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Back in 1981 when the face of special effects were changed by the 1977 movie Star Wars and the introduction of digital animation, stop animation creator Ray Harryhausen decided it was time to do one last movie with his stop action animation process. He chose Clash of the Titans, the epic tale of Greek god vs. man, as that project. The movie starred Sir Laurence Olivier as Zeus and Harry Hamlin as Zeus’ half-mortal son, Perseus. But the real star of that 1981 movie was Harryhausen’s incredible stop action animation process.
Now flash-forward 29 years and the face of special effects have changed even more radically as digital animation is combined with a stunning visual effect known as Real D technology. Real D is a technology that gives images on screen a richly textured three-dimensional look. It was Real D technology that was used in the 2009 remake of the horror movie My Bloody Valentine, which starred Jensen Ackles, to give the movie an ‘in your face’ feel to the gruesome scenes of mayhem. In the 2010 remake of Clash of the Titans, the Real D effect seems to only be there to give the movie’s sweeping scenery a more textured look and feel because it sure wasn’t used to give any ‘in your face’ feel to the few and far between action sequences of the movie.
After sitting through this Louis Leterrier directed remake written by Travis Beacham, Phil Hay and Matt Manfredi and based on the original 1981 screenplay written by Beverley Cross, I firmly believe that it could have used more action sequences and desperately needed that ‘in your face’ feel to go with them because in this reviewer’s opinion this remake of the Greek gods vs. man storyline was ploddingly dull and lifeless. The characterizations were bland and so poorly fleshed out that most of them seemed to be in the movie merely to serve as expendable fodder for whatever befell the heroes on their journey.
Sam Worthington as Perseus was grim faced and, to me, completely lacking in any sort of big screen presence necessary to take on such a larger than life character and get the audience to connect with him. Perseus was boring. Liam Neeson as Zeus was boring (and way too shiny white like some character out of the Tron movie). Only Ralph Fiennes as Hades seemed to have any –no pun intended- real fire to his performance in this movie.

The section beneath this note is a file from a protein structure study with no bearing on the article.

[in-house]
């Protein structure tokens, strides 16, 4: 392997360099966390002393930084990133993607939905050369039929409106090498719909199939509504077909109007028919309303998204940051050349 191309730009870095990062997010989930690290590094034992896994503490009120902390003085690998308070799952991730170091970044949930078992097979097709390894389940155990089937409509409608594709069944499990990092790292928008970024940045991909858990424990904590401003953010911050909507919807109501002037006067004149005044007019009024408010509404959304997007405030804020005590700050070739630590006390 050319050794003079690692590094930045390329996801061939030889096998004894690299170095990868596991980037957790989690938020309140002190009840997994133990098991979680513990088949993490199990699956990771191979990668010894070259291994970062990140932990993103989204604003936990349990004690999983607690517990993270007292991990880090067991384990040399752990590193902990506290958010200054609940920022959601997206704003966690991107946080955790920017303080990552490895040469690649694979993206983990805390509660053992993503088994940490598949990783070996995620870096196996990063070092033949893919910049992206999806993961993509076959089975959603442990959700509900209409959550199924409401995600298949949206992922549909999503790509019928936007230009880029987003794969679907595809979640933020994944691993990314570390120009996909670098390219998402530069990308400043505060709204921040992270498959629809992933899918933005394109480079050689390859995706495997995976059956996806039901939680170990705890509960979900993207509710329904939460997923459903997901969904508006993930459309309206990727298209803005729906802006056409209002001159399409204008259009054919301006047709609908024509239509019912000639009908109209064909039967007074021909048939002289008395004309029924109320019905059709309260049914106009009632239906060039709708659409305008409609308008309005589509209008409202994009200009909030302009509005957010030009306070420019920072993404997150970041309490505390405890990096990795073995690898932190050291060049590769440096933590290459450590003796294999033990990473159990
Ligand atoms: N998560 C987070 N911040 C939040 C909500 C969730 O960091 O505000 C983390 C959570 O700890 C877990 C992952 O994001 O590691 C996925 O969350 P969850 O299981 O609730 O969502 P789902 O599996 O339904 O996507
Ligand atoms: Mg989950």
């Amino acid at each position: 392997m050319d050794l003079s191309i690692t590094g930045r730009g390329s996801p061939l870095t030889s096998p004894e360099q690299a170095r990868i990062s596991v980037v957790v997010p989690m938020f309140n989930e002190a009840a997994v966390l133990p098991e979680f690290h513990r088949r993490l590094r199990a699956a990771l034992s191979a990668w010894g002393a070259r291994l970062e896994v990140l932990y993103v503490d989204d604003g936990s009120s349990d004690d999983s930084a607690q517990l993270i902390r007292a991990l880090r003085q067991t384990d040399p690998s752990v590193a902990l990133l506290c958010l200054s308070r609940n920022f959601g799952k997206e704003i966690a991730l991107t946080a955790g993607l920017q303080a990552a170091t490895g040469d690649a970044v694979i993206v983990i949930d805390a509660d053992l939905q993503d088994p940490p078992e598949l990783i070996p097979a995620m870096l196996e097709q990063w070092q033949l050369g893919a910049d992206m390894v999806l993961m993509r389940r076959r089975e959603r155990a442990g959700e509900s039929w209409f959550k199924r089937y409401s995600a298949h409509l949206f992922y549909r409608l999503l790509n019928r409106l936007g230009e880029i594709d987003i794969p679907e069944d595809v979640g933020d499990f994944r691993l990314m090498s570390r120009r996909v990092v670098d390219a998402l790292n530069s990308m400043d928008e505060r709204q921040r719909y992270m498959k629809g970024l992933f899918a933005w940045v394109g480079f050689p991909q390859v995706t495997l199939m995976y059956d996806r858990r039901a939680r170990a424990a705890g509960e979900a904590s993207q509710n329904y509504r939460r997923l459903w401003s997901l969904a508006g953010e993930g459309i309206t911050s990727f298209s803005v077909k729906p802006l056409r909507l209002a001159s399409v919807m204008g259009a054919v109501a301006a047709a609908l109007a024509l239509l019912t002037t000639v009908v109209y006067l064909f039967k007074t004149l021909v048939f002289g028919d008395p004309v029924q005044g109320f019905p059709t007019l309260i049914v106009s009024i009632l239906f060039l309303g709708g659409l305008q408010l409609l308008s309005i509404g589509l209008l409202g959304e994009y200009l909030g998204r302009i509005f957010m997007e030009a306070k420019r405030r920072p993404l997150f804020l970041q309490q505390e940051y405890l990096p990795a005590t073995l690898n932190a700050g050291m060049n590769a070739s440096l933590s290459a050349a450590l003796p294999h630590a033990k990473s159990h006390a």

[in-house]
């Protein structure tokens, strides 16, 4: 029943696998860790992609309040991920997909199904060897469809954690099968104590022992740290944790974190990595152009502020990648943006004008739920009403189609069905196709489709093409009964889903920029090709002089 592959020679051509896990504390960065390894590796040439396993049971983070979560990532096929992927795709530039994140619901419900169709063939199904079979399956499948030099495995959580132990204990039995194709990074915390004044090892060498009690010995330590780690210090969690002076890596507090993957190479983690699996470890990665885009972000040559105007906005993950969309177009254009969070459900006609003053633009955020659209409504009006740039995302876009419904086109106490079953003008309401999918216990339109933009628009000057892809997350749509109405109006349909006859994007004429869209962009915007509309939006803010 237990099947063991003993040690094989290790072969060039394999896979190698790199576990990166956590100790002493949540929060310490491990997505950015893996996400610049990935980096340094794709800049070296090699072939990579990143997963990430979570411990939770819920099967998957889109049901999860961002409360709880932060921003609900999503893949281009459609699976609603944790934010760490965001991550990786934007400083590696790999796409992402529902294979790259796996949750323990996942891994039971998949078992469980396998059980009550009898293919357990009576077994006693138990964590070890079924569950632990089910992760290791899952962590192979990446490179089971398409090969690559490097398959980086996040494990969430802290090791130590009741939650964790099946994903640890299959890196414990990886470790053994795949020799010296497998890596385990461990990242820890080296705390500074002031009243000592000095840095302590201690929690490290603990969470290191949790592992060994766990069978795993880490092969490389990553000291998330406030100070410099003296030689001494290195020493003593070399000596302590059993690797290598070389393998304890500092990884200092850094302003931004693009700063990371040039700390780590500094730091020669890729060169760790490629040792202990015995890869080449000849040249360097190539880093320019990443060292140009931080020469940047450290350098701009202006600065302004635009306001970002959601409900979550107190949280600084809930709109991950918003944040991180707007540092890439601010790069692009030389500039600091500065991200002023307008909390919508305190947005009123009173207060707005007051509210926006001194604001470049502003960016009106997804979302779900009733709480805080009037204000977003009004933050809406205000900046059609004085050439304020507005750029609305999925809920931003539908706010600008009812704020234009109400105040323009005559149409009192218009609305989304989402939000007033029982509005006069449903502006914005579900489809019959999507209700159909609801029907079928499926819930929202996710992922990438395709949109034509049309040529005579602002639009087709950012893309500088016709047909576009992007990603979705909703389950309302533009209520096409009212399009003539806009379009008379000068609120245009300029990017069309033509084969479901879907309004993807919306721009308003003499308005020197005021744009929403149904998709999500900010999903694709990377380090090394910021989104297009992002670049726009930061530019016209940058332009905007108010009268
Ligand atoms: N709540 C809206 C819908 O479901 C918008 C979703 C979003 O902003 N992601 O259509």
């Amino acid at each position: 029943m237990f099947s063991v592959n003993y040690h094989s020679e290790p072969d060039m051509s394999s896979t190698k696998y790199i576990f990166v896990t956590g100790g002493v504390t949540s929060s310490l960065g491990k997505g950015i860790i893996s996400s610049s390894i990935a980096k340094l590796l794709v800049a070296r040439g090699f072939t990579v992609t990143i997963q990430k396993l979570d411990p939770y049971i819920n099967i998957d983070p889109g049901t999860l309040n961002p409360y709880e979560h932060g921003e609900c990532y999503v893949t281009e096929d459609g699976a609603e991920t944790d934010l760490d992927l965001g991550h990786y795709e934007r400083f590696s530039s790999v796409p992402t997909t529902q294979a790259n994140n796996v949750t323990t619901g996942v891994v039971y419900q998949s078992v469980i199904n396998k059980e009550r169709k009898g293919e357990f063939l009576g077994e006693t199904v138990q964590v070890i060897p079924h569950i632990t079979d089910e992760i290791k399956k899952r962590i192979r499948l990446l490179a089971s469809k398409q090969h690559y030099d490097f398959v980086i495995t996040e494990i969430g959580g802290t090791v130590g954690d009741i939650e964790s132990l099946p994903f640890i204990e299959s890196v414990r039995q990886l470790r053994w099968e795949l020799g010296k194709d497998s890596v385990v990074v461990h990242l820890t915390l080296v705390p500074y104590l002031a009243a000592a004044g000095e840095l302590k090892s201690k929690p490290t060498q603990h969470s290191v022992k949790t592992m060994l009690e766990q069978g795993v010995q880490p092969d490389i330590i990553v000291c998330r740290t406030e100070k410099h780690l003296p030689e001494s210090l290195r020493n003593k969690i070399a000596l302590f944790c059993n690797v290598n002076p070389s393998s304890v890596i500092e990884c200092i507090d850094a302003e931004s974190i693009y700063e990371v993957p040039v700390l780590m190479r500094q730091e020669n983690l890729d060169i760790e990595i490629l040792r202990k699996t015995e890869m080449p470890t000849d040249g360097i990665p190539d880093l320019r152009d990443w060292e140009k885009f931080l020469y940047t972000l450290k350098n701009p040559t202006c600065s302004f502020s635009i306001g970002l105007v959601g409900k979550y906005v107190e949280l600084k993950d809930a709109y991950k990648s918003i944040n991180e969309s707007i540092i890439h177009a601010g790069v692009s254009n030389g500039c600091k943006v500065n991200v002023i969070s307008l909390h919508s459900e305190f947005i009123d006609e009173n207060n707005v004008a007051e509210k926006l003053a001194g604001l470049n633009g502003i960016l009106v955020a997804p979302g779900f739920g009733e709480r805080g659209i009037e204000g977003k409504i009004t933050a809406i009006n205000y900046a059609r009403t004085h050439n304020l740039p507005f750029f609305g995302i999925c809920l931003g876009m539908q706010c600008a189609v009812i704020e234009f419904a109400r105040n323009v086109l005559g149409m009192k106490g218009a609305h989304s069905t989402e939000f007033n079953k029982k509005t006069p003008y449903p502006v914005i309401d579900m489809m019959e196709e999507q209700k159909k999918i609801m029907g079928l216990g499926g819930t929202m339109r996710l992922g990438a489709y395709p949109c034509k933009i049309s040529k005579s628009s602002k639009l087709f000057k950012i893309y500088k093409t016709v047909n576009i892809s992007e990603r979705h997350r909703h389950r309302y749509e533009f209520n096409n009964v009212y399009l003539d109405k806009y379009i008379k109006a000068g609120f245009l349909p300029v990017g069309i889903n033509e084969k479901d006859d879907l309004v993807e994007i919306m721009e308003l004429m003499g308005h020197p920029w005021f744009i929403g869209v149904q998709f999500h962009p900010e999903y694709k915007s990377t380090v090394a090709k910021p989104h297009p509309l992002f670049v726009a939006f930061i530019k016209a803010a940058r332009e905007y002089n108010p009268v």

I really wish I could have liked the remake of Clash of the Titans more than I did. But despite the glossy look of the Real D technology, I just found myself getting lost in the boredom to the point I realized my mind had wandered off to analyze the reasons why it would be aerodynamically unfeasible for a flying horse to have it’s wings attached to it’s withers (but that black Andalusian with wings was stunning). By the time they called for the release of the Kraken, I was praying for Capt. Jack Sparrow to show up. This movie needed a character like him because it was, in my opinion, way to caught up in it’s own totally humorless pretentiousness and that just left me looking at my watch and wondering when the movie was going to get better or be over.
I really do not know why they wasted time and money filming the Clash of the Titans remake in Real D technology since it never fully utilizes the aspects that puts the audience right in the movie. The creatures are run of the mill digital effects that, to me, no way come close to the coolness factor of seeing them in Ray Harryhausen’s amazing stop action animation process. It’s also a pretty sad state of affairs for a movie when the scenery has more dimension and depth than the main characters do. Those characters really needed the writing equivalent of Real D technology.
I am guessing this move would be pretty much the same in 2D theater as it would in a more expensive 3D theater since the only reason for the Real D is to make the scenery look better. You can pretty much see the same thing for a lot less money. Or better yet, why not rent the 1981 version with the totally awesome Ray Harryhausen stop action animation process. The 2010 Clash of the Titans remake opens in select theaters on Thursday, April 1st and in wide release on Friday April, 2nd.
Rating = C+
Reviewed by M R Reed